The entire world had their eyes glued to the election returns last Tuesday and the consensus was that Hillary Clinton would become the country's first female commander in chief. After Donald Trump pulled off the monumental upset, millions were left stunned, including himself.

Trump worries

When Trump made his campaign announcement last summer, he quickly found himself in the headlines after he referred to illegal immigrants from Mexico as "rapists" and "murderers." Over the course of the next 18 months, the billionaire real estate mogul would go on insulting various minority groups while being labeled a "racists," "sexist," "Islamophobic," and "homophobic" in the process.

With a growing minority electorate, no one gave Trump much of a chance at success. As Business Insider reported on November 12, Trump was surprised by his victory, and is having trouble adjusting to the new job.

When the new president-elect was informed that he had defeated Clinton, he was "shocked," according to campaign aides and staffers. In a report originally published by The New York Times, one of Trump's struggles is leaving the comfort of Trump Tower in New York City for the White House in Washington, D.C.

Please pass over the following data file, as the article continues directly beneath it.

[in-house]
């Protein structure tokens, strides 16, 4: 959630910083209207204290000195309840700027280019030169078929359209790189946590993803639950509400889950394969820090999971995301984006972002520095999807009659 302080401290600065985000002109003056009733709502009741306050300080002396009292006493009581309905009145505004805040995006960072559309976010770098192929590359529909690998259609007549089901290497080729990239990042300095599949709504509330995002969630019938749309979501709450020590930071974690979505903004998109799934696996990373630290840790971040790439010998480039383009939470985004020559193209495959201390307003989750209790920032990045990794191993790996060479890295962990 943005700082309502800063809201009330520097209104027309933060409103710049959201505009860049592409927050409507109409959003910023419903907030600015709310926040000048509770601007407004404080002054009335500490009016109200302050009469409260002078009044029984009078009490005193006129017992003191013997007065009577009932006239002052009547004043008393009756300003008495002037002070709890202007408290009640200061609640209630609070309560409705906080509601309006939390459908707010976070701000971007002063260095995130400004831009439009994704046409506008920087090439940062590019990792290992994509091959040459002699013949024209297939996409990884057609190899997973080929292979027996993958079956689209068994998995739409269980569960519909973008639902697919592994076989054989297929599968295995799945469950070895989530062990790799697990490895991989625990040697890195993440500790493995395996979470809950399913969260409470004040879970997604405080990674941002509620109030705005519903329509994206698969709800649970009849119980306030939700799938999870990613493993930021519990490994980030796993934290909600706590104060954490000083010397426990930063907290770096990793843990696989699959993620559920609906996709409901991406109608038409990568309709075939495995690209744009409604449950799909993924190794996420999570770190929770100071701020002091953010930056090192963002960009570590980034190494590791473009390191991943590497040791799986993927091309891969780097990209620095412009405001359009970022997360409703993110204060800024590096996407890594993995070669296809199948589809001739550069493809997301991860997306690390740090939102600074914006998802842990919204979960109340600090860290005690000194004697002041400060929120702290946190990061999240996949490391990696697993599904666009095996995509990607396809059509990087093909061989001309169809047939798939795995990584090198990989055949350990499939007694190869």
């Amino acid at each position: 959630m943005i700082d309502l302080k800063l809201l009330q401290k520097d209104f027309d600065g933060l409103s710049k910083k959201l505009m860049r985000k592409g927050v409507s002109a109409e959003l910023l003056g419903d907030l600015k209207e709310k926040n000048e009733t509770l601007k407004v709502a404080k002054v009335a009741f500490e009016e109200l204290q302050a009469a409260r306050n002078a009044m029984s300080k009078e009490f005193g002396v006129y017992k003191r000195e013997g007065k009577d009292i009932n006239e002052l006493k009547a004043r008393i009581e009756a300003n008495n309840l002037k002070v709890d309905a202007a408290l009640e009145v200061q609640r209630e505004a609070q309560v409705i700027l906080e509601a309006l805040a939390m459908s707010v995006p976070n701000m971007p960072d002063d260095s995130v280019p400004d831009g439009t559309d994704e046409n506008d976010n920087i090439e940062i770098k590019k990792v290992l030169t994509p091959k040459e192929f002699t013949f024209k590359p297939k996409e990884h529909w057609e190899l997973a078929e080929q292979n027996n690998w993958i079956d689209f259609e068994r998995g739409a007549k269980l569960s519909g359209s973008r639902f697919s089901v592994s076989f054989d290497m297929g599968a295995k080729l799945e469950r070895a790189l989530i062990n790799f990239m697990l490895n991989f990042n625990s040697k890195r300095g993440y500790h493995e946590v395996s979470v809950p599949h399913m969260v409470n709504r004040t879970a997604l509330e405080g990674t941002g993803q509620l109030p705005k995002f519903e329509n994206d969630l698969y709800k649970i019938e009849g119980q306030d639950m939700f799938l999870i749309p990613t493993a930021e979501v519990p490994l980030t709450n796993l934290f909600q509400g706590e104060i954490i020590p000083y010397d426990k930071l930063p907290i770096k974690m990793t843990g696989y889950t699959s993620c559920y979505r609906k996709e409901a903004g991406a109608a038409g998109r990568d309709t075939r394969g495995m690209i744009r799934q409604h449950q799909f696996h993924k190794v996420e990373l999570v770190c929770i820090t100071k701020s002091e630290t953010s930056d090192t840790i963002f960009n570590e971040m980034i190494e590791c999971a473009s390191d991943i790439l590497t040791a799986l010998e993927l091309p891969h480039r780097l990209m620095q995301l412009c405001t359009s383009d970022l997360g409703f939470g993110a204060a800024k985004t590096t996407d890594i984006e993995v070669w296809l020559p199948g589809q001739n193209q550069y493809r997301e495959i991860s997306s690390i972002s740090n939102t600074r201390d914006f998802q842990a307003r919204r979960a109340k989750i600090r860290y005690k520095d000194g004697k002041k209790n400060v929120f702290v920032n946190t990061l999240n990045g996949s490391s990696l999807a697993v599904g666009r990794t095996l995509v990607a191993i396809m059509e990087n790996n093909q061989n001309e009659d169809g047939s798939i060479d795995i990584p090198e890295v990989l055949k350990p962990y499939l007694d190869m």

Trump advisors have confirmed that the former host of "The Apprentice" might spend the week in the White House, while returning to one of his three homes across the country during the weekend.

Trump's advisors expect a difficult transitioning process for Trump, who is being described as "overwhelmed" by the realization that he will be the leader of the free world. Trump is also worried about how he will handle his social media account, which was evident over the last 24 hours. On Thursday night, Trump lashed out at the protests taking place across the country in opposition to his election victory, but quickly praised the protesters the following morning.

Uncharted waters

Trump is the first president-elect in the nation's history without a background in either the military or government. As the country appears more politically and culturally divided than at any time in recent memory, Trump will be forced to bring both sides together. Before he is able to do that, however, Trump will head to courthouse to face fraud and racketeering charges in relation to an ongoing lawsuit with Trump University, whose trial begins on November 28.

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